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ACS Award For Encouraging Women Into Careers In The Chemical Sciences

by Susan J. Ainsworth
January 23, 2012 | A version of this story appeared in Volume 90, Issue 4

Credit: Courtesy of Yves Chabal
Yves Chabal, Texas Instruments Distinguished University Chair in Nanoelectronics and professor and head of the materials science and engineering department at University of Texas, Dallas
Credit: Courtesy of Yves Chabal

Sponsored by the Camille & Henry Dreyfus Foundation

In some respects, Yves J. Chabal, Texas Instruments Distinguished University Chair in Nanoelectronics and professor and head of the materials science and engineering department at the University of Texas, Dallas, might seem an unlikely recipient for the ACS Award for Encouraging Women into Careers in the Chemical Sciences.

Most notably, “he is trained as a physicist, not as a chemist; has spent most of his career outside academics, and therefore has mentored relatively few students; and is a man,” unlike the past recipients of the award, says Kate Queeney, associate professor of chemistry at Smith College, in Northampton, Mass., and a former Chabal mentee. Nevertheless, Chabal, 59, “has demonstrated unparalleled success both at mentoring women generally and at helping women to be placed in academic positions more specifically,” Queeney says.

Throughout his career—which includes 22 years as a surface physics researcher at Bell Laboratories and five years as a professor of chemistry, chemical biology, and biomedical engineering and director of the Laboratory for Surface Modification at Rutgers University—Chabal has worked to achieve gender equality among the Ph.D. students and postdoctoral fellows in his research group, Queeney says. The same holds true now in his role at UT Dallas, which he joined in 2008. In addition, he has been dedicated to mentoring those in his group, consistently helping them meet their goals, “regardless of whether their goals align with his own,” she says.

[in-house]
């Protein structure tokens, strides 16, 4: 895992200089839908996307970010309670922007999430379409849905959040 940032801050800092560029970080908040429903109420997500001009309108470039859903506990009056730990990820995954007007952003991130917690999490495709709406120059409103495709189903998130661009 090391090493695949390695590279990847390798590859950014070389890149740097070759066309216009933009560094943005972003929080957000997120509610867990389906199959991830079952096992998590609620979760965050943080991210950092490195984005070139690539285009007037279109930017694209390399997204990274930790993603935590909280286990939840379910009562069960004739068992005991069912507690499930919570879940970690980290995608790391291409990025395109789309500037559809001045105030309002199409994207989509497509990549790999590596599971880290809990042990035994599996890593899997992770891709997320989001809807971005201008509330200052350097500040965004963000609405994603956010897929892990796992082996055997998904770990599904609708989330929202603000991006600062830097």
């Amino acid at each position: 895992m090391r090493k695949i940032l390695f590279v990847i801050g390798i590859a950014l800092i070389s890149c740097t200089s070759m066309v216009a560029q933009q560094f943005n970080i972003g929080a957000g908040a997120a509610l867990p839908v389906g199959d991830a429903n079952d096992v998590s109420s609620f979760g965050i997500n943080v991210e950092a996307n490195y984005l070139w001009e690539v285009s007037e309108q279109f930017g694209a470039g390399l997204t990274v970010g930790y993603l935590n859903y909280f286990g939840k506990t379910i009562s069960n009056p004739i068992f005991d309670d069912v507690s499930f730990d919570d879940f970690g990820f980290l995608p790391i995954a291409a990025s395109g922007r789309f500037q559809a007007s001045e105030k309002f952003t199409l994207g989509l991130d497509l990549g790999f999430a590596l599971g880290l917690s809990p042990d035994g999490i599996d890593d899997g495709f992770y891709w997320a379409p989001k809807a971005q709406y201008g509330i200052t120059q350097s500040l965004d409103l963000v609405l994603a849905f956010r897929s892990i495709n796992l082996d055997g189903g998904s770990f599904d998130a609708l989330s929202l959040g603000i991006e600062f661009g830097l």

“From the time I was a postdoc in Yves’s group at Bell Labs in the early 1990s, he has been a tireless proponent of my academic aspirations,” says Melissa A. Hines, a professor and director of the Cornell Center for Materials Research at Cornell University. Initially, “he made it a priority to give me the exposure necessary to land a position in a top-ranked university,” she says. Chabal arranged for her to give multiple presentations at conferences and universities, for example.

In 1993, when Hines was searching for a position amid a poor academic job market, Chabal wrote letters of recommendation to the 18 institutions to which she applied. In addition, he “worked the phones to help me get nine interviews and five offers,” she says, before she settled on Cornell, where Chabal earned a Ph.D. in physics in 1980. As Hines began her career, Chabal continued to work on her behalf, helping her gain exposure through lectures and media outlets, she says.

“One of the most successful surface chemists of his generation,” Chabal has provided the same support to many other chemists, Hines says. “My experience has been by no means unique.”

Throughout his career, Chabal says, he has been motivated to develop and nurture the best talent, irrespective of gender. “This has led me to have more women than men in my research group; indeed, women tend to be higher achievers because they have had to perform at a higher level to obtain the same recognition in scientific fields,” he adds.

Despite these efforts, Chabal says, he feels “very humbled” by receiving this ACS award, which he sees as a “recognition that men can and must provide the same support and opportunities to women as they do to male scientists.”

Chabal will present the award address before the ACS Women Chemists Committee.


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